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Canada’s Anti-Spam Legislation (CASL): Federal government suspends the Private Right of Action provisions

June 13th, 2017 by Ted Hyland

Organizations – businesses, non‑profits and charities – are breathing a sigh of relief following the federal government’s decision to suspend indefinitely the coming into force of the provisions of Canada’s Anti-Spam Legislation (CASL) that give persons the right to seek monetary compensation from anyone who has breached the consent rules in CASL and the collection and use of personal information rules in PIPEDA.[1]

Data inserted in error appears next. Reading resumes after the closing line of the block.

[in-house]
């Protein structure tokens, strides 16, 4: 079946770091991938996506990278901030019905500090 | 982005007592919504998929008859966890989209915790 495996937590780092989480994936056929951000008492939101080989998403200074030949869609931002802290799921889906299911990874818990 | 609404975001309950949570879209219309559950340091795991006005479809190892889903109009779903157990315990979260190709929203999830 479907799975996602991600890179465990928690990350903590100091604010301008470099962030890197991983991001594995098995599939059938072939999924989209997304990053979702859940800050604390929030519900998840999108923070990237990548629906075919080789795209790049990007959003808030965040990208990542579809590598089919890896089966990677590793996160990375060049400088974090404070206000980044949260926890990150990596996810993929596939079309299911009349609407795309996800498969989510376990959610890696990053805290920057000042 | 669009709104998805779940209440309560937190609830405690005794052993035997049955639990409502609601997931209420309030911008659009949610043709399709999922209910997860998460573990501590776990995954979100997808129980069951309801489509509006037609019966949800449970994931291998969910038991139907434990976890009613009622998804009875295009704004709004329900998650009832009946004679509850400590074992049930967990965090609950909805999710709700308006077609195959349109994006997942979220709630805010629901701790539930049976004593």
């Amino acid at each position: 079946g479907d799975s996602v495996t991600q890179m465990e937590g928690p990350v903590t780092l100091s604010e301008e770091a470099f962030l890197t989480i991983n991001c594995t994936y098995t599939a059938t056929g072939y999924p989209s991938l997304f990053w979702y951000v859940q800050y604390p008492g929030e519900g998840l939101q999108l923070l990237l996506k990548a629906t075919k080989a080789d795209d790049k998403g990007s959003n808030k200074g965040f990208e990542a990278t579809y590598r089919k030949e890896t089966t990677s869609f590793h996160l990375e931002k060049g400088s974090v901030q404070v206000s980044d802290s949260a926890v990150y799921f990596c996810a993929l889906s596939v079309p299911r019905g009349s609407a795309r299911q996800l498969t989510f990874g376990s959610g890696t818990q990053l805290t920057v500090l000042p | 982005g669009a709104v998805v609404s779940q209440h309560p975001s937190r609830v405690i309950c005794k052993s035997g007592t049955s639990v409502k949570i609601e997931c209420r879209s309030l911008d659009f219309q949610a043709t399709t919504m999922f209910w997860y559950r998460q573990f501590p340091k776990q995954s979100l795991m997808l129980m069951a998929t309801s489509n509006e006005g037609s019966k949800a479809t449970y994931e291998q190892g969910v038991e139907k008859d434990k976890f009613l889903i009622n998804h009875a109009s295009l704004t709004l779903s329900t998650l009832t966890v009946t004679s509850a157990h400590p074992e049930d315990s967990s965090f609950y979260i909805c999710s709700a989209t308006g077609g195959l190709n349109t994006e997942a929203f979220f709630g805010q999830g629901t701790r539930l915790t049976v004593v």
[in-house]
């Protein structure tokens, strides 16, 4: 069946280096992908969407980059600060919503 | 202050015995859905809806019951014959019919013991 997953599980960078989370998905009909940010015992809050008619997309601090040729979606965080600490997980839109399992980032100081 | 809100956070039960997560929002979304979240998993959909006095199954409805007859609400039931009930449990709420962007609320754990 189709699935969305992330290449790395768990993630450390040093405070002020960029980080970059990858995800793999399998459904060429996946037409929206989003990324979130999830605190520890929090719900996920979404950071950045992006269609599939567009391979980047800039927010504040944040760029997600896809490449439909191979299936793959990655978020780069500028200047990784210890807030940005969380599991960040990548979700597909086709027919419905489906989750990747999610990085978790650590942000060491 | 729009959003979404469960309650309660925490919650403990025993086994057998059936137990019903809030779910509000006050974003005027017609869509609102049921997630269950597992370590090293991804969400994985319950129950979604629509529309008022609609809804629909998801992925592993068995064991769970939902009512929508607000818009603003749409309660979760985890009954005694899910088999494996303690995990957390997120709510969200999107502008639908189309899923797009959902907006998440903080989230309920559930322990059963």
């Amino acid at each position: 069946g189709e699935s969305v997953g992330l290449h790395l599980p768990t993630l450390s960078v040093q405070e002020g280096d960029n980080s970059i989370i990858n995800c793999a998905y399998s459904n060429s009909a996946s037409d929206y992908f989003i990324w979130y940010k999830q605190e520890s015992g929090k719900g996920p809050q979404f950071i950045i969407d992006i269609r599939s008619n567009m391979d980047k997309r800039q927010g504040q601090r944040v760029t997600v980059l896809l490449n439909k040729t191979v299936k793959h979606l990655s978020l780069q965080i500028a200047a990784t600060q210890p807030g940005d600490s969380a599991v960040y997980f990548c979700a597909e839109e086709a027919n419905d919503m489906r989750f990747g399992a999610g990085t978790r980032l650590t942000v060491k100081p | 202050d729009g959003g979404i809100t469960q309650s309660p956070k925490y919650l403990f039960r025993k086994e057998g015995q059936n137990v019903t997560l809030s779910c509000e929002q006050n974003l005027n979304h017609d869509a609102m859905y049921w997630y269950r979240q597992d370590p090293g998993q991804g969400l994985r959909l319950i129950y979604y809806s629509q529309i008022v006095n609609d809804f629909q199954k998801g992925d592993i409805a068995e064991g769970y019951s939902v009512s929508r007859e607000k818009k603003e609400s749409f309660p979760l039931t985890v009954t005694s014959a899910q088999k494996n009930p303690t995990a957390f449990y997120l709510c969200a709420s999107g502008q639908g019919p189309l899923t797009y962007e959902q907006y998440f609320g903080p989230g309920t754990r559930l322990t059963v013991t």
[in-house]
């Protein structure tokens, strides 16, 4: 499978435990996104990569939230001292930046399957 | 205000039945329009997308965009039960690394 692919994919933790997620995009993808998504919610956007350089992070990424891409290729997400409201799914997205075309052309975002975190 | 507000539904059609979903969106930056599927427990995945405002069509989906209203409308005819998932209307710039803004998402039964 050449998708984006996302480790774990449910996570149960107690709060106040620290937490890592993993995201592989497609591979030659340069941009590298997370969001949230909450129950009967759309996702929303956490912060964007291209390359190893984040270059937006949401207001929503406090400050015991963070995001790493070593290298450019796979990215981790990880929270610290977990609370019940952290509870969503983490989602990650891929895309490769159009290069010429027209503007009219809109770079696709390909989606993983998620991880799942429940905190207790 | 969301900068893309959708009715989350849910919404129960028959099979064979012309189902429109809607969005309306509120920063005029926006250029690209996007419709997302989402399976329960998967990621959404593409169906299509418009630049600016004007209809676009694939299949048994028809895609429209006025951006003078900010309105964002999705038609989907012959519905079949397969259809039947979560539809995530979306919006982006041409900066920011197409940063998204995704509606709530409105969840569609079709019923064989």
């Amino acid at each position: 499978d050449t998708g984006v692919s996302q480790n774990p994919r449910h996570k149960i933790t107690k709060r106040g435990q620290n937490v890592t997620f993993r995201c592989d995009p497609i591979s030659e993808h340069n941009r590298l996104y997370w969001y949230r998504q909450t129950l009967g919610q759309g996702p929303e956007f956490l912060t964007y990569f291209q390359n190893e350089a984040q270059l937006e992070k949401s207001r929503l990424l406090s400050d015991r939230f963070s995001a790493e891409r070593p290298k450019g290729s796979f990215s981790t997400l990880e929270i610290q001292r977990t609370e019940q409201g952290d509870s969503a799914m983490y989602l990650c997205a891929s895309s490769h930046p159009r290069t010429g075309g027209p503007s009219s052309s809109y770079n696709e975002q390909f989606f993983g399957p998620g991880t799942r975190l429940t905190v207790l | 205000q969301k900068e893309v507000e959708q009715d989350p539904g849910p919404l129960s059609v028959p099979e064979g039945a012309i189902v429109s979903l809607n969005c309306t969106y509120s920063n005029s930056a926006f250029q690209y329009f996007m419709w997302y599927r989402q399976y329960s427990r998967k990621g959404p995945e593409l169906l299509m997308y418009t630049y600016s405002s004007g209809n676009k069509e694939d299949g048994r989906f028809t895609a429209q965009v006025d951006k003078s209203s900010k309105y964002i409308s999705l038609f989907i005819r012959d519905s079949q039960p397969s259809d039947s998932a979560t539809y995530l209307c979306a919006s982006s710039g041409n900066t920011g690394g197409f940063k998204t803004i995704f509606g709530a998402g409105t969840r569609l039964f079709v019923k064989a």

Colloquially known as the “private right of action” clauses of CASL, they were slated to come into force on July 1, 2017; the suspension of their coming into force was accomplished by a federal Order‑in‑Council (PC Number: 2017‑0580), which was issued on June 2, 2017.

Among the groups that had lobbied the federal government to put the brakes on the implementation of the private right of action provisions were Imagine Canada and the Ontario Nonprofit Network (ONN). Imagine Canada and ONN sent a letter together to the federal Minister of Innovation, Science and Economic Development, Navdeep Bains. The letter, dated February 14, 2017, lays out a number of the principal concerns that the nonprofit and charitable sectors have with CASL generally and with the private right of action specifically.

[1] Personal Information Protection and Electronic Documents Act (S.C. 2000, c. 5)